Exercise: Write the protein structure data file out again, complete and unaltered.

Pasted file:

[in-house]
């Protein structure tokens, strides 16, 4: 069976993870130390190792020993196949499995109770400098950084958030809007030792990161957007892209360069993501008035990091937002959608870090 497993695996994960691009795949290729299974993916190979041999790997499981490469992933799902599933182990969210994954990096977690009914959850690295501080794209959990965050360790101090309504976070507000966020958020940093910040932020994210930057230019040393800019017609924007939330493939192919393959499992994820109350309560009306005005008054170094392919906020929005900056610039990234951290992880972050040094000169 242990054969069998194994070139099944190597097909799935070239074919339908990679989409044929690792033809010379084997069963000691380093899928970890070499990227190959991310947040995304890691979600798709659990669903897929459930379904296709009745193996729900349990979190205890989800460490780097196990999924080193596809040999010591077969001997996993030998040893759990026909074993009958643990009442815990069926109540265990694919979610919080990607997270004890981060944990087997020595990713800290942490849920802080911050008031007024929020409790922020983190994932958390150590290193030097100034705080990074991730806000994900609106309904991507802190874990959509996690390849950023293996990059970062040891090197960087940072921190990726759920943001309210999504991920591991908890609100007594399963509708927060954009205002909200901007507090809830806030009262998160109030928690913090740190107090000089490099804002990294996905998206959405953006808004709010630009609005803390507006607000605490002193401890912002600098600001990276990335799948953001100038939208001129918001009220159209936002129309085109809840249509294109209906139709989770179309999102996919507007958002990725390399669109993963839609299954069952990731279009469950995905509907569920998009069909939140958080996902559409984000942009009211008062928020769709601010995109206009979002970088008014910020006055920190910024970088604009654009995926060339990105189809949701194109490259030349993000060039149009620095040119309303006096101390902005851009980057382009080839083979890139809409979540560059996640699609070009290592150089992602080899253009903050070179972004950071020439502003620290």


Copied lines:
[in-house]
């Protein structure tokens, strides 16, 4: 069976993870130390190792020993196949499995109770400098950084958030809007030792990161957007892209360069993501008035990091937002959608870090 497993695996994960691009795949290729299974993916190979041999790997499981490469992933799902599933182990969210994954990096977690009914959850690295501080794209959990965050360790101090309504976070507000966020958020940093910040932020994210930057230019040393800019017609924007939330493939192919393959499992994820109350309560009306005005008054170094392919906020929005900056610039990234951290992880972050040094000169 242990054969069998194994070139099944190597097909799935070239074919339908990679989409044929690792033809010379084997069963000691380093899928970890070499990227190959991310947040995304890691979600798709659990669903897929459930379904296709009745193996729900349990979190205890989800460490780097196990999924080193596809040999010591077969001997996993030998040893759990026909074993009958643990009442815990069926109540265990694919979610919080990607997270004890981060944990087997020595990713800290942490849920802080911050008031007024929020409790922020983190994932958390150590290193030097100034705080990074991730806000994900609106309904991507802190874990959509996690390849950023293996990059970062040891090197960087940072921190990726759920943001309210999504991920591991908890609100007594399963509708927060954009205002909200901007507090809830806030009262998160109030928690913090740190107090000089490099804002990294996905998206959405953006808004709010630009609005803390507006607000605490002193401890912002600098600001990276990335799948953001100038939208001129918001009220159209936002129309085109809840249509294109209906139709989770179309999102996919507007958002990725390399669109993963839609299954069952990731279009469950995905509907569920998009069909939140958080996902559409984000942009009211008062928020769709601010995109206009979002970088008014910020006055920190910024970088604009654009995926060339990105189809949701194109490259030349993000060039149009620095040119309303006096101390902005851009980057382009080839083979890139809409979540560059996640699609070009290592150089992602080899253009903050070179972004950071020439502003620290």